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Chinese spies illegally smuggled US gear for Iran military

China and US flags. (U.S. Army Photo by Sgt. Mikki L. Sprenkle/Released)
February 01, 2024

The U.S. Department of Justice charged four Chinese nationals on Wednesday for illegally exporting and smuggling U.S. electronic equipment to Iran’s military.

The Department of Justice issued a press release Wednesday, noting that the four Chinese nationals – Baoxia Liu, Yiu Wa Yung, Yongxin Li, and Yanlai Zhong – “unlawfully exported and smuggled U.S. export controlled items through China and Hong Kong ultimately for the benefit of entities affiliated with the Islamic Revolutionary Guard Corps.”

According to the Justice Department, the four Chinese nationals smuggled electronic parts manufactured in the United States to Iran for over ten years. The smuggled electronics were used by the world’s largest state sponsor of terror for the production of military equipment. The decade-long operation allowed Iran to procure items that are typically sanctioned by the United States.

“Our indictment alleges a years-long, complex conspiracy to violate U.S. laws by procuring U.S. technology with military uses for entities in Iran who would do us harm – a serious offense that endangers our national security,” U.S. Attorney Matthew Graves said. “Our office, along with our federal law enforcement partners, will continue to turn over every stone to find those who break our laws and put us at risk.”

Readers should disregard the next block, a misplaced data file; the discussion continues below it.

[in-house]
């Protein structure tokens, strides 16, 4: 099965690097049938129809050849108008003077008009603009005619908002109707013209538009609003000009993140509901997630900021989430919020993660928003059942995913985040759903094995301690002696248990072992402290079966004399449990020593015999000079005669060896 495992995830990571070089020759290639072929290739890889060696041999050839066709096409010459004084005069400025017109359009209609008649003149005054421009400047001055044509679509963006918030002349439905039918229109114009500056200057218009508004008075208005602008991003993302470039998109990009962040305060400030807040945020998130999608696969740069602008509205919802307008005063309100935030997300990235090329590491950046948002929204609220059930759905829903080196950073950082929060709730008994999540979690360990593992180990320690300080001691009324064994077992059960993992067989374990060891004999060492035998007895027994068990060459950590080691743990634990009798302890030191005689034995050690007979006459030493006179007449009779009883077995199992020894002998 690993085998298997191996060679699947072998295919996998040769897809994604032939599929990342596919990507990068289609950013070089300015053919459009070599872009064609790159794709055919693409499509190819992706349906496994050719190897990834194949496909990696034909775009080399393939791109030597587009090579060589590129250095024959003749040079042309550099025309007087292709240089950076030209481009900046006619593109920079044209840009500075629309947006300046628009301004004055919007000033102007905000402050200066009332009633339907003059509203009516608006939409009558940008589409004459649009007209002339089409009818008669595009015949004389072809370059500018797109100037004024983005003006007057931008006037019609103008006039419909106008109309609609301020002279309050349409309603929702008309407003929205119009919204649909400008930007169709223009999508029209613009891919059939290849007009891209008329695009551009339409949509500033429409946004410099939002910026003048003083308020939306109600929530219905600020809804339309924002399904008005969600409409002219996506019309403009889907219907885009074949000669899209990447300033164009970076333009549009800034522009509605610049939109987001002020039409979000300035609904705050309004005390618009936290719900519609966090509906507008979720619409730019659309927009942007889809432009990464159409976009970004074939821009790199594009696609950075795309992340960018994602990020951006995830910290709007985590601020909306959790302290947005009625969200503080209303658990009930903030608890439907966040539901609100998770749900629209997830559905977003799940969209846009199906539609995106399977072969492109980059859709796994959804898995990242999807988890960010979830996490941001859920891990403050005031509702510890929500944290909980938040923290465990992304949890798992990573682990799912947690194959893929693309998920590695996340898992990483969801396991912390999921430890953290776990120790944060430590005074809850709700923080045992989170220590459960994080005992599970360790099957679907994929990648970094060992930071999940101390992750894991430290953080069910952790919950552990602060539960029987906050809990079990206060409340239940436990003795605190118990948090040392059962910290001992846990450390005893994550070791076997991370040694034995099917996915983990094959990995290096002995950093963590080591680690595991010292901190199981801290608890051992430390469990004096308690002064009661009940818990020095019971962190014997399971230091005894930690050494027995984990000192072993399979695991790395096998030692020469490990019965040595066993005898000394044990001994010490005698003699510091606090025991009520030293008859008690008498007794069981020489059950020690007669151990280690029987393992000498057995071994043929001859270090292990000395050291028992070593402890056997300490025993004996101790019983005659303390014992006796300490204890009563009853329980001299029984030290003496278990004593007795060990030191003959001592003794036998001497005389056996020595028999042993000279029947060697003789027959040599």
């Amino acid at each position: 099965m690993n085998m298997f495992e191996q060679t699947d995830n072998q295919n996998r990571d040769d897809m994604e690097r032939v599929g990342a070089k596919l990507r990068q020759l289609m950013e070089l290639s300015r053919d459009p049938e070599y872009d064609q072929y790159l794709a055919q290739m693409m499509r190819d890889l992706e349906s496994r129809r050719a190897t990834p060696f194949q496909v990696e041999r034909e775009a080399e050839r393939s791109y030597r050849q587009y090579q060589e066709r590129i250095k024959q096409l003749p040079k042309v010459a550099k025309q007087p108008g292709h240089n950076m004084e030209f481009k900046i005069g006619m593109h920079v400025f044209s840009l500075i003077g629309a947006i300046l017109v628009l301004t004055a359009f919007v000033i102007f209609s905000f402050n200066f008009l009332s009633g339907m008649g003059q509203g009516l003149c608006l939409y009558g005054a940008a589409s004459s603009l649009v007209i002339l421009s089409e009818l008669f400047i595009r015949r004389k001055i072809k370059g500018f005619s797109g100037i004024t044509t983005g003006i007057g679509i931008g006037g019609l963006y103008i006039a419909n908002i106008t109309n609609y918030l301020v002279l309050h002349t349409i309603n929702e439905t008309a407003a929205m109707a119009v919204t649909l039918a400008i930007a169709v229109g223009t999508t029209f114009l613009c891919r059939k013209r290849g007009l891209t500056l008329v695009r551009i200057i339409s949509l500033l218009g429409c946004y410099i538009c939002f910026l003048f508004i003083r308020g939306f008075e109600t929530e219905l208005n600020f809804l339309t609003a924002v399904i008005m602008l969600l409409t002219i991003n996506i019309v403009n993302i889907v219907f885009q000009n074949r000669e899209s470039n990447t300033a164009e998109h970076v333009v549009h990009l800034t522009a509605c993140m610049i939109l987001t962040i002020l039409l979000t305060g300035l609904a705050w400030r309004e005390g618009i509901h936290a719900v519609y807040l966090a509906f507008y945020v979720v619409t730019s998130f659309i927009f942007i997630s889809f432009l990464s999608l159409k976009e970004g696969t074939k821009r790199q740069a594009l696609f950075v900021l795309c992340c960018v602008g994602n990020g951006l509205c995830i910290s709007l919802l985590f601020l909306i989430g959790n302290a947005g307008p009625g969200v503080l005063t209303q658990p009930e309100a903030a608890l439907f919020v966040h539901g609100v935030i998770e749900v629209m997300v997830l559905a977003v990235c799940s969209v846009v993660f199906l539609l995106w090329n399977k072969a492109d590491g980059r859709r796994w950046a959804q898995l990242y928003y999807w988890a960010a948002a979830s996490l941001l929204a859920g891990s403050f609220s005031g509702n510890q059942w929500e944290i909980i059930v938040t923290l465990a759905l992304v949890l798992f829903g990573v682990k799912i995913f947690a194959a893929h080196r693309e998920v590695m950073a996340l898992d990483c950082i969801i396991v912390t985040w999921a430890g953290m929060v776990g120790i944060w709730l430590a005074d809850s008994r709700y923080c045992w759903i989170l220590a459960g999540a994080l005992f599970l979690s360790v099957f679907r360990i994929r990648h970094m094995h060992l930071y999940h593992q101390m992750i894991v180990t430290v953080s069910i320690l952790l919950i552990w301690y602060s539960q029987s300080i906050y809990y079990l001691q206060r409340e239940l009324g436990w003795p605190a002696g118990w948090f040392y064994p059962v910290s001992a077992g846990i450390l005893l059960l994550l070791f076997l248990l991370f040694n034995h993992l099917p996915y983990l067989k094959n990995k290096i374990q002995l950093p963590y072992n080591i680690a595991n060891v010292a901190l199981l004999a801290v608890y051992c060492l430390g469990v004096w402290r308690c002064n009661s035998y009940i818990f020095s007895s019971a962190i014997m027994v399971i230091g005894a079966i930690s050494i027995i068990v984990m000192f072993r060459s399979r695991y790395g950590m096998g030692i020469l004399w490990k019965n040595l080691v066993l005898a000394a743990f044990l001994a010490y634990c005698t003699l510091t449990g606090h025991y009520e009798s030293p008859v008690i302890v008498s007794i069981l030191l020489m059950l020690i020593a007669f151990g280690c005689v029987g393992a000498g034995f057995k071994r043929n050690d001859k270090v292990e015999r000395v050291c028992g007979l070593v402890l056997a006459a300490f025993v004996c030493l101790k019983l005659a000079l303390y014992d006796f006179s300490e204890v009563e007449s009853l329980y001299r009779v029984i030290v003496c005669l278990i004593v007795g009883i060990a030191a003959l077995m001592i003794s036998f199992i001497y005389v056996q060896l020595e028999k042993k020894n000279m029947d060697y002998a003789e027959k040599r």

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According to the Department of Justice, the illegal export operation began as early as May of 2007 and continued until at least July of 2020. The operation enabled Iran to produce military equipment, such as ballistic missile systems and drones, as parts manufactured in the United States were illegally smuggled by the four Chinese nationals to Iran through “an array of front companies” in China.

The Department of Justice announced that the four Chinese nationals involved in the alleged illegal exportation operation have been charged with conspiracy and violation of the International Emergency Economic Powers Act, smuggling items outside of the United States, and providing false or misleading information regarding exports. Arrest warrants have been issued for each of the defendants, and the Chinese nationals currently face multiple decades in prison if convicted.

“Aggressively combating illicit procurement networks that support Iranian military systems like radars and UAVs is essential to U.S. national security,” Assistant Secretary for Export Enforcement Matthew S. Axelrod said. “Today’s indictment, tied to the work of the Disruptive Technology Strike Force, reaffirms that proliferators cannot hide behind front companies in third countries to funnel technology to our adversaries.”